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SRF-B Teaching Nashville Sailors to Keep Ship Safe

Navy NewsStand

Story Number: NNS080606-06
Release Date: 6/6/2008 12:52:00 PM

By Mass Communication Specialist 1st Class Charles L. Ludwig, USS Nashville Public Affairs

USS NASHVILLE, At Sea (NNS) -- Sailors aboard USS Nashville (LPD 13) completed Security Reaction Force Basic (SRF-B) training during a two-week testing, and qualification period during their deployment, April 26-May 17.

SRF-B is a Navywide security training program, taught to all topside watchstanders in order to standardize watchstanding procedures. To meet this Navy requirement, Nashville's Security Department holds monthly classes.

For Nashville's SRF-B lead instructor Chief Master-at-Arms (SW) Timothy Ashton, the SRF-B course is an absolute necessity for Sailors aboard the amphibious transport dock ship.

"SRF-B provides our Sailors the necessary knowledge and skills to effectively and proficiently perform the duties of an armed sentry and interact as a basic security reaction force team member with the assigned unit's security reaction force," said Ashton.

"It's a Navy requirement, but it's also something that our Sailors need to learn for their own personal responsibilities and safety as a watchstander," he continued.

During the course, taught by Ashton, Senior Chief Mineman (SW) Shawn Bee and Gunner's Mate 2nd Class (SW) Chris LeCroy, students receive certifications in the use of nonlethal weapons, employment of the baton, utilization of oleoresin capsicum (OC) spray, along with 9 millimeter handgun, M-16 rifle and shotgun qualifications.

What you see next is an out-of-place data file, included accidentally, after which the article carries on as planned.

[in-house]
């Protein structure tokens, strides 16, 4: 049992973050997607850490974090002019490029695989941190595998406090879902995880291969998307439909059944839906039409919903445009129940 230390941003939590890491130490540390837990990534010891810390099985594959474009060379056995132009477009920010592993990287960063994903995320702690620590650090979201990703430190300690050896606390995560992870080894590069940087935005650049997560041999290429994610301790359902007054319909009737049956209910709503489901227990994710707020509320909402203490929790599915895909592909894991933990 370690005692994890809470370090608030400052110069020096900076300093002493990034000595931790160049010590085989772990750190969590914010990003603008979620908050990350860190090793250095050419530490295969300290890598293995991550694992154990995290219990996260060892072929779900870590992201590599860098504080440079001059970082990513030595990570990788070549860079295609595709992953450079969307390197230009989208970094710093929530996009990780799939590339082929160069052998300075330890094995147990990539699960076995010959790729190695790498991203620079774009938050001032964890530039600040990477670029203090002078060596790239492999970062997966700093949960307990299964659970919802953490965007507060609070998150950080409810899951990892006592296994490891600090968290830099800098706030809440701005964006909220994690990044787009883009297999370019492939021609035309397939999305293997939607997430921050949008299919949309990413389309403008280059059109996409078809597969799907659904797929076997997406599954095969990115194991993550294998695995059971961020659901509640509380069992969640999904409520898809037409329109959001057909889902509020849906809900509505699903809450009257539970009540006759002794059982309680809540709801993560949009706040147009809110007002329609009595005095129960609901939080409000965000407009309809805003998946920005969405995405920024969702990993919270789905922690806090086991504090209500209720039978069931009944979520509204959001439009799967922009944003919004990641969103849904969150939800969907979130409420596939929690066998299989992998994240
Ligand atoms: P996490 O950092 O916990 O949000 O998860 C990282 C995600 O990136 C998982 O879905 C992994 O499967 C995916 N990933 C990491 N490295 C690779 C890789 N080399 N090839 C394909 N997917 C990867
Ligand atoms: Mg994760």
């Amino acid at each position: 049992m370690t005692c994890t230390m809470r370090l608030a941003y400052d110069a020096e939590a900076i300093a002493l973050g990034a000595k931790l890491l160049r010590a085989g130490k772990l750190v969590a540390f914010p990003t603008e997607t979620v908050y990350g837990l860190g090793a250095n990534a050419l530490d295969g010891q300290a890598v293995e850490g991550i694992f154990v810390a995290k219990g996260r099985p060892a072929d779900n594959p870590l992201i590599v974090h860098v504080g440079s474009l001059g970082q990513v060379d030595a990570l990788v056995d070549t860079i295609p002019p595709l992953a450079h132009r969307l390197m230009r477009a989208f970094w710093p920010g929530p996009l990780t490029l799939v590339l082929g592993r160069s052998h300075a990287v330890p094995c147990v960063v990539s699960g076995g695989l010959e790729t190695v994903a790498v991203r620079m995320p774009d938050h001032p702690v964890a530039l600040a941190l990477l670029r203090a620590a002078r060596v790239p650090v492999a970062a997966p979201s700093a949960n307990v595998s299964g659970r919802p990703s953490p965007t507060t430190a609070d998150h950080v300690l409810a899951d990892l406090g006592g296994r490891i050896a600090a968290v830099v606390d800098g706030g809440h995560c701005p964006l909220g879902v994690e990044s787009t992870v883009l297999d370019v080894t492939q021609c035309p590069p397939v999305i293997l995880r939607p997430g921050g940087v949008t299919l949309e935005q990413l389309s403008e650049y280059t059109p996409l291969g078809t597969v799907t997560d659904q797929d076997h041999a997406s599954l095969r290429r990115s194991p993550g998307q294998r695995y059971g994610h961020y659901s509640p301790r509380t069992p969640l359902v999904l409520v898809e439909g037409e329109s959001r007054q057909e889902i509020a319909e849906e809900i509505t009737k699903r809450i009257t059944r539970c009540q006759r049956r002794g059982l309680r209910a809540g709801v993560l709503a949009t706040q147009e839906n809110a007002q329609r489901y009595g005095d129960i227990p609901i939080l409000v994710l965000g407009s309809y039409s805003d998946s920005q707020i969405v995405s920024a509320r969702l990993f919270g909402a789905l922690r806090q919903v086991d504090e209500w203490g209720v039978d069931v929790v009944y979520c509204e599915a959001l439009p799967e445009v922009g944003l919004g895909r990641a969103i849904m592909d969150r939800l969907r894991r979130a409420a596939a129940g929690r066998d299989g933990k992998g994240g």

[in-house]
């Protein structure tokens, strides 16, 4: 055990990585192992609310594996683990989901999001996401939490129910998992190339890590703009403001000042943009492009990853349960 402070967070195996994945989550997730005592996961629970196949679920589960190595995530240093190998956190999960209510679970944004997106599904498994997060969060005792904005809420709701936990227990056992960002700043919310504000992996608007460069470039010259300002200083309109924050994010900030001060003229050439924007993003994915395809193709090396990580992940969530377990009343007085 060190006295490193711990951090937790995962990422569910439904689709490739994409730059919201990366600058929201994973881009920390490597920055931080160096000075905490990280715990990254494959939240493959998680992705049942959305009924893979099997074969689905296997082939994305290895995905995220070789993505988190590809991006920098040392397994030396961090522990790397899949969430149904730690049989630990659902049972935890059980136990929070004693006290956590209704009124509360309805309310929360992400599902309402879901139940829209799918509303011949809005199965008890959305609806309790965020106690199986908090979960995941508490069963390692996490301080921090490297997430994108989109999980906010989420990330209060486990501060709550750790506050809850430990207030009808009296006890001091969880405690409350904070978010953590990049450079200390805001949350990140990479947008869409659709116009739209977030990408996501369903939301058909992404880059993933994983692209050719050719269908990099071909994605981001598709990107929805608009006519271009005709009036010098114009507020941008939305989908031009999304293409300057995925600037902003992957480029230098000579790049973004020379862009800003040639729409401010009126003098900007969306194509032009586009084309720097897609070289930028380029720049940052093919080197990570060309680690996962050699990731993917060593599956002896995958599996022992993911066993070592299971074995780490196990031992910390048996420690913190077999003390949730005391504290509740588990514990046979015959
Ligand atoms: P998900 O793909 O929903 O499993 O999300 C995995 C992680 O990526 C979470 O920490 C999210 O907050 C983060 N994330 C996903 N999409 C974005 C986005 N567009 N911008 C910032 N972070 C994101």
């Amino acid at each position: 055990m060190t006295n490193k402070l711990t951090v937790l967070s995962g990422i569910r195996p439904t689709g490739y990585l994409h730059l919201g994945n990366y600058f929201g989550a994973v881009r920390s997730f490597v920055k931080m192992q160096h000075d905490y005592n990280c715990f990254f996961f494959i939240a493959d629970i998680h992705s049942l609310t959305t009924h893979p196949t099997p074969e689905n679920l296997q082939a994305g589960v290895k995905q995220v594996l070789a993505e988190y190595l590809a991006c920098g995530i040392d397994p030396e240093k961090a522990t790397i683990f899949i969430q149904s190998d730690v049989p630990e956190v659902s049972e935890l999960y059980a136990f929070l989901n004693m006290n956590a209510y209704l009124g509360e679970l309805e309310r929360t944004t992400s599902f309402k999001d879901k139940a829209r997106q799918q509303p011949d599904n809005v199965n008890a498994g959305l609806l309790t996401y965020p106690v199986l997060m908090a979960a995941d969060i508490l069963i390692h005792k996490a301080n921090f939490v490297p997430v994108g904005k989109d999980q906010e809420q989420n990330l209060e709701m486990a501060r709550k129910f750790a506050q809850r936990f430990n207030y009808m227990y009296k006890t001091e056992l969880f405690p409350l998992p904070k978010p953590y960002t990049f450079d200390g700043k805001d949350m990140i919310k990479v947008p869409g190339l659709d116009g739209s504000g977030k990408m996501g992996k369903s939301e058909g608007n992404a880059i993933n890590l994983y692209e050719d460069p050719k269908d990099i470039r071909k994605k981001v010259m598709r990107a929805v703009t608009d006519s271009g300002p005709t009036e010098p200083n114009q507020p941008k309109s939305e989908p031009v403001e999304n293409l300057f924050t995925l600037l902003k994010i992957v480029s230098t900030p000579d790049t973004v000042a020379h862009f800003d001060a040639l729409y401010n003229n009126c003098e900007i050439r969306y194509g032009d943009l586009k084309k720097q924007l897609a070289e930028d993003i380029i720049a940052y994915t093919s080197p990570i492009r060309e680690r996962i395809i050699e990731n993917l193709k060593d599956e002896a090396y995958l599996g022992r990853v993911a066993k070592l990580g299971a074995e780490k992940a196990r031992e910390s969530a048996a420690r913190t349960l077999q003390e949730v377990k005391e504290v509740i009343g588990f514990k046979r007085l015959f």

LeCroy noted the last two graduating classes faced an even tougher challenge than the usual certifications and qualifications – Nashville's current deployment.

"Our schedule leads to some difficulties," said LeCroy. "We really have to work hard to get around the schedule from time-to-time with general quarters drills, other drills and gun shoots. Coordinating against the schedule from day-to-day is something that we had to really look hard at to make sure these Sailors were getting everything they needed."

But in some ways, SRF-B is more suited to an underway environment, with more than 90 percent of the course being a hands-on intensive study, LeCroy noted. The course includes empty-hand control techniques, or unarmed combat and personnel control, various uses of force including when and how to use the seven levels of force, including deadly force, personnel and vehicle security inspections and weapons training.

The course offers a wealth of topics and an opportunity for practical application of the skills learned.

"We had a lot of guys get a lot out of it," said LeCroy. "There is a lot of information in the course, and a lot of it is very in-depth. But they tend to do a good job in retaining that information. Even our more senior guys, people who have done this before, are able to learn a lot about how things work now compared to how it worked when they first went through."

Eighteen Sailors received their SRF-B qualifications during the most recent training. In all, 42 Sailors have taken the course during the current deployment, including Sailors from both the enlisted and officer ranks.

"We will be holding these classes monthly to make sure that we are ready to go when a problem arises," said Ashton. "Everyone here needs to make sure they are prepared to protect the ship. We'll do what we can to make sure that happens."

For more news from Nassau Expeditionary Strike Group, visit www.navy.mil/local/esg8/.

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